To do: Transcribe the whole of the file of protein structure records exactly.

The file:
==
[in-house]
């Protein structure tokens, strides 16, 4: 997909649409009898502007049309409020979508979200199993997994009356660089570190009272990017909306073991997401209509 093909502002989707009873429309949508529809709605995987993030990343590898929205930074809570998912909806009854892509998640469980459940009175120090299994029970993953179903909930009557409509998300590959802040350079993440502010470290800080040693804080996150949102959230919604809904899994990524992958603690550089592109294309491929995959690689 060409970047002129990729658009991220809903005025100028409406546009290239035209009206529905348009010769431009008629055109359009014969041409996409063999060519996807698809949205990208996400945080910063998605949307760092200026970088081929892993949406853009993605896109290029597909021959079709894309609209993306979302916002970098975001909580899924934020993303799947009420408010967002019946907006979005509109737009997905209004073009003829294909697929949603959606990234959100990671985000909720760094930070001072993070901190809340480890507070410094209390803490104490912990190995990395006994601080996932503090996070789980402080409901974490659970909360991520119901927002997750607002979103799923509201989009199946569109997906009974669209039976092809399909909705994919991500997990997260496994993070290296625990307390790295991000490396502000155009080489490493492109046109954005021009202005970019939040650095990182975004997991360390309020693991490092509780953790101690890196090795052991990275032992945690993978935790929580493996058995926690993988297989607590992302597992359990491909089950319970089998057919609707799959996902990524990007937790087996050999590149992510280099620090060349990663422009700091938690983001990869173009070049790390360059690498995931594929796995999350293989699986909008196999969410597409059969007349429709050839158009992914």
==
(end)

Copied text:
[in-house]
């Protein structure tokens, strides 16, 4: 997909649409009898502007049309409020979508979200199993997994009356660089570190009272990017909306073991997401209509 093909502002989707009873429309949508529809709605995987993030990343590898929205930074809570998912909806009854892509998640469980459940009175120090299994029970993953179903909930009557409509998300590959802040350079993440502010470290800080040693804080996150949102959230919604809904899994990524992958603690550089592109294309491929995959690689 060409970047002129990729658009991220809903005025100028409406546009290239035209009206529905348009010769431009008629055109359009014969041409996409063999060519996807698809949205990208996400945080910063998605949307760092200026970088081929892993949406853009993605896109290029597909021959079709894309609209993306979302916002970098975001909580899924934020993303799947009420408010967002019946907006979005509109737009997905209004073009003829294909697929949603959606990234959100990671985000909720760094930070001072993070901190809340480890507070410094209390803490104490912990190995990395006994601080996932503090996070789980402080409901974490659970909360991520119901927002997750607002979103799923509201989009199946569109997906009974669209039976092809399909909705994919991500997990997260496994993070290296625990307390790295991000490396502000155009080489490493492109046109954005021009202005970019939040650095990182975004997991360390309020693991490092509780953790101690890196090795052991990275032992945690993978935790929580493996058995926690993988297989607590992302597992359990491909089950319970089998057919609707799959996902990524990007937790087996050999590149992510280099620090060349990663422009700091938690983001990869173009070049790390360059690498995931594929796995999350293989699986909008196999969410597409059969007349429709050839158009992914």